Helping haemorrhoids patients avoid painful and expensive surgery

Piles (also known as haemorrhoids) are a common condition, affecting up to a third of the population, with approximately 23,000 operations carried out in England per year. There are many different treatment options for piles, ranging from dietary advice to surgical options.

Photo of a surgeon talking to a patient in a hospital bed


One of the most common surgical options for haemorrhoids includes rubber band ligation (RBL), which involves placing a small band around the base of the pile to cut off the blood supply. It is relatively cheap but involves a long recovery time and a higher risk of the pile returning.

A second surgical option is a haemorrhoidal artery ligation (HAL), which uses a device to locate the arteries feeding the piles, which are then stitched. This procedure is more painful and expensive than rubber band ligation, has a longer waiting time, but may involve a shorter recovery.

At the time of undertaking this research, there was a lack of evidence to suggest which of the two procedures were of most benefit to patients and were most likely to prevent piles from returning.


Between 2012 and 2014, we undertook the HuBBLe trial to determine which of the two treatments (rubber band ligation and haemorrhoidal artery ligation) were of the most benefit to patients. Led by Professor Steven Brown and coordinated by the Sheffield Clinical Trials Research Unit, the trial recruited 372 individuals with piles from across the UK and provided them with either rubber band ligation or haemorrhoidal artery ligation.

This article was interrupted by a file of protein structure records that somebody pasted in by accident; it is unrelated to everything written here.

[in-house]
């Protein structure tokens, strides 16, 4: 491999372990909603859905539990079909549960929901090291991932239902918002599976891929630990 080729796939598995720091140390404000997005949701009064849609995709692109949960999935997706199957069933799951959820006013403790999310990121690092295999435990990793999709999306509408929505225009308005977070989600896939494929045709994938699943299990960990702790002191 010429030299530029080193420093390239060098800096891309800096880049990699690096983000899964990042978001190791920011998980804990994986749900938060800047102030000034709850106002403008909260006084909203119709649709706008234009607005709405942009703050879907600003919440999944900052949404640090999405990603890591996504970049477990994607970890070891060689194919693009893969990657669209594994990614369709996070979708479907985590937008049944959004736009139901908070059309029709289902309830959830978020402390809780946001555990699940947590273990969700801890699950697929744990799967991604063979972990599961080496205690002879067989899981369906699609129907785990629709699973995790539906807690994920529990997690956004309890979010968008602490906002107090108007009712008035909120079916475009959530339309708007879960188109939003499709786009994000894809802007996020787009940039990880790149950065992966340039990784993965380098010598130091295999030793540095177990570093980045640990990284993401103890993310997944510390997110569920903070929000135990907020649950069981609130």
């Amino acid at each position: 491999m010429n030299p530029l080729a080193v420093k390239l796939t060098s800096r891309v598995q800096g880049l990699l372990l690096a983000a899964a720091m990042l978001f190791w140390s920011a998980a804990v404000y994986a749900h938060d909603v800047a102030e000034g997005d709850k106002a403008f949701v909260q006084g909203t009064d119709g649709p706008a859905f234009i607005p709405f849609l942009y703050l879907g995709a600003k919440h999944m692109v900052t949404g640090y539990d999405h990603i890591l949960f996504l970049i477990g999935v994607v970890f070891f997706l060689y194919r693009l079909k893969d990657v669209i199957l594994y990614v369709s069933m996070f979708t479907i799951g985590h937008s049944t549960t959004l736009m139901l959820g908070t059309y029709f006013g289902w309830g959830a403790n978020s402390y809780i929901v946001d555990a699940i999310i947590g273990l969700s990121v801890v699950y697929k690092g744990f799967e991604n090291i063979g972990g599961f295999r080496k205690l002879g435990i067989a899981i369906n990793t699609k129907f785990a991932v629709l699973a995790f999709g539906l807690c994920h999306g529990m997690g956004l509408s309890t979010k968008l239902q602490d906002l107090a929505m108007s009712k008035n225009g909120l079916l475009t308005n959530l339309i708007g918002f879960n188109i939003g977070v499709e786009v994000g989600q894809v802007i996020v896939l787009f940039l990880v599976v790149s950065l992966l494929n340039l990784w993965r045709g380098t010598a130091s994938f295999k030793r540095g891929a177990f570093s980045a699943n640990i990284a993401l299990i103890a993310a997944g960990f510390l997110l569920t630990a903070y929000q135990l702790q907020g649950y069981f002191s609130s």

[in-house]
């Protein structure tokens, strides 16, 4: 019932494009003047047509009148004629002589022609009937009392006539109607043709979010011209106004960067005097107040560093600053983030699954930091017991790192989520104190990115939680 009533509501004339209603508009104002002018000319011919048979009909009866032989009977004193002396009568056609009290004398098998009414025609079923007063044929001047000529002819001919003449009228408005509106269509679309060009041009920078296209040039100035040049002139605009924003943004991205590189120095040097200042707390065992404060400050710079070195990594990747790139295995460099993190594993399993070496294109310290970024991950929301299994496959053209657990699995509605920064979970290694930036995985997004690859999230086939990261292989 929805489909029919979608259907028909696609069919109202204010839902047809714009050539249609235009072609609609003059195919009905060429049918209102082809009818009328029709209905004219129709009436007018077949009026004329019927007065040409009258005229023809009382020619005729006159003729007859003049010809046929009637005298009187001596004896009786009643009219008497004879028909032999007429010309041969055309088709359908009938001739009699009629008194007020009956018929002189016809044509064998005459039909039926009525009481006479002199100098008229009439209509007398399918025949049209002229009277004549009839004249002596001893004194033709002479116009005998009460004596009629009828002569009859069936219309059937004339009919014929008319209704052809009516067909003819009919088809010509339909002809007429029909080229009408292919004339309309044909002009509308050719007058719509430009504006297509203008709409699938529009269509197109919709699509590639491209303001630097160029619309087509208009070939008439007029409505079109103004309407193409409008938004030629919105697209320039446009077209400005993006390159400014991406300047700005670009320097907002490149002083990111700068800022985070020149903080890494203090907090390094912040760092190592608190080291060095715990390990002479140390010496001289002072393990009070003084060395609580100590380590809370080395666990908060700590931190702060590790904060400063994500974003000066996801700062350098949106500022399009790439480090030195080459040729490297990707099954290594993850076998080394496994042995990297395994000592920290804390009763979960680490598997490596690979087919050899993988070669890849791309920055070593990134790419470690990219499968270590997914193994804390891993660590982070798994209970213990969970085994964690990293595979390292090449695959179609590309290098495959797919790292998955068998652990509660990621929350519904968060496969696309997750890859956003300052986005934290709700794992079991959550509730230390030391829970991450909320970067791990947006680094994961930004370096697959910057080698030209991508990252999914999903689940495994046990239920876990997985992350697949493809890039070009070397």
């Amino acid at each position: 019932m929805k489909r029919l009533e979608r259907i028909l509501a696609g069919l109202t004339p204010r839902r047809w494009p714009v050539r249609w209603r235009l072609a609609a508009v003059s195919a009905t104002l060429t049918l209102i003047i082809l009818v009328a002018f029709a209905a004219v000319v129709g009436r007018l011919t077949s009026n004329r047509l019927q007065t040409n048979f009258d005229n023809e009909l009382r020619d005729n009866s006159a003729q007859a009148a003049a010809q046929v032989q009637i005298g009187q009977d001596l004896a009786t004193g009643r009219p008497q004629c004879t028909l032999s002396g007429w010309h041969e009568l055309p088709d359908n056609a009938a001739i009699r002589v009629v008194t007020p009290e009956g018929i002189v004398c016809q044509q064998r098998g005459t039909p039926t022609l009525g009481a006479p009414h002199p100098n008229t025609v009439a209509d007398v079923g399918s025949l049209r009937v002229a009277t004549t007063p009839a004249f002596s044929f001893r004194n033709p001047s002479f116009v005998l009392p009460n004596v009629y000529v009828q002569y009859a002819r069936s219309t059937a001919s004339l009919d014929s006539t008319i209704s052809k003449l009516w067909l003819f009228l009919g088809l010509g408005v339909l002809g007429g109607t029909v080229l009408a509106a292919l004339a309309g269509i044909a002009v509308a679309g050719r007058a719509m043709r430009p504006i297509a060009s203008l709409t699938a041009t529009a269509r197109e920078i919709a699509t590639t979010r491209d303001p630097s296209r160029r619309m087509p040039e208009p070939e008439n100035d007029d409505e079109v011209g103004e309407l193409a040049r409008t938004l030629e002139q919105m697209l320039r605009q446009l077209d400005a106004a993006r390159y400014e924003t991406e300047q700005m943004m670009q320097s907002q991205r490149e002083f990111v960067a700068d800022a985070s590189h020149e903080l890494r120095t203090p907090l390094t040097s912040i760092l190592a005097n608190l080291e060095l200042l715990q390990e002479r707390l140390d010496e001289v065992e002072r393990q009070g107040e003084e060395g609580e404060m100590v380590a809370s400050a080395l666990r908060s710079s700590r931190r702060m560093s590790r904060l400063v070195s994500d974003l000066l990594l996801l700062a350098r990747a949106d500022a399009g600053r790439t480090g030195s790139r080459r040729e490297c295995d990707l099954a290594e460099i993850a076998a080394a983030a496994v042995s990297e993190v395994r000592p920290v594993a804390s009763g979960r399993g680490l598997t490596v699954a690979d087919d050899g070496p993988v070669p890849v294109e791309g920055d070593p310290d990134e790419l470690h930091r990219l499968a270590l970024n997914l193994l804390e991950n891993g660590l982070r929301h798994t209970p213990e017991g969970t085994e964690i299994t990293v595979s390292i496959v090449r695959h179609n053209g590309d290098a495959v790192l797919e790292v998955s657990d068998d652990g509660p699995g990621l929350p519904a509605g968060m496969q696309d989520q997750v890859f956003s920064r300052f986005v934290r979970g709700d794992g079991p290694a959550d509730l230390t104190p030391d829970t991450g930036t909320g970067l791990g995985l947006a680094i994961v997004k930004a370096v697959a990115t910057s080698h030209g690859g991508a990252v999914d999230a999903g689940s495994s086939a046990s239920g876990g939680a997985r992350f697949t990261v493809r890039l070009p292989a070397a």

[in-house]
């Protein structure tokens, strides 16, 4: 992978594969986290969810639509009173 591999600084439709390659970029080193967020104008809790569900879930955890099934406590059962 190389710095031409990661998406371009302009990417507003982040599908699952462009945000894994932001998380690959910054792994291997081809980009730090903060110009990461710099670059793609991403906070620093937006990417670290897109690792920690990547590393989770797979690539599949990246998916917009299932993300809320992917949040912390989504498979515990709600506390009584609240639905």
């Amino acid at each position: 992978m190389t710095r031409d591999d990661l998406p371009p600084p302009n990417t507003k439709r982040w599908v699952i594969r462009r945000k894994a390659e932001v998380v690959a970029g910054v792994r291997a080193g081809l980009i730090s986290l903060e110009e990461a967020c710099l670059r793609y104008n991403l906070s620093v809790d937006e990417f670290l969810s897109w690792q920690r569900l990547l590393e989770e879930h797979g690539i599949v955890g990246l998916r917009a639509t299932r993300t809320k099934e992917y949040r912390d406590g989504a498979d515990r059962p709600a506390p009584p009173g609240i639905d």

The results of the trial found that one year after surgery, 49% of the patients had a recurrence of symptoms after RBL compared with 30% of patients undergoing HAL.

About one-third of RBL whose symptoms persisted underwent at least one further treatment; in these patients, there was a minimal difference compared to HAL in terms of if or when the symptoms returned.

Symptom scores, quality of life, continence and complications were similar across the two treatments. Those undergoing HAL tended to have more pain than those undergoing RBL, and HAL was found to be much more expensive than RBL.


Following the publication of the results in The Lancet, the results of the trial have influenced health policy in the UK, the US and across Europe, and have prevented patients from receiving the more painful and expensive procedure.

Professor Steven Brown, who led the study, commented that "HuBBLe has influenced the management of haemorrhoids through greater awareness of cost efficacy. Some surgeons and centres have moved to recommending a course of rubber band ligation rather than surgical intervention for certain patients and current NHS guidance stresses the need for this group to have failed rubber band ligation before undergoing intervention."

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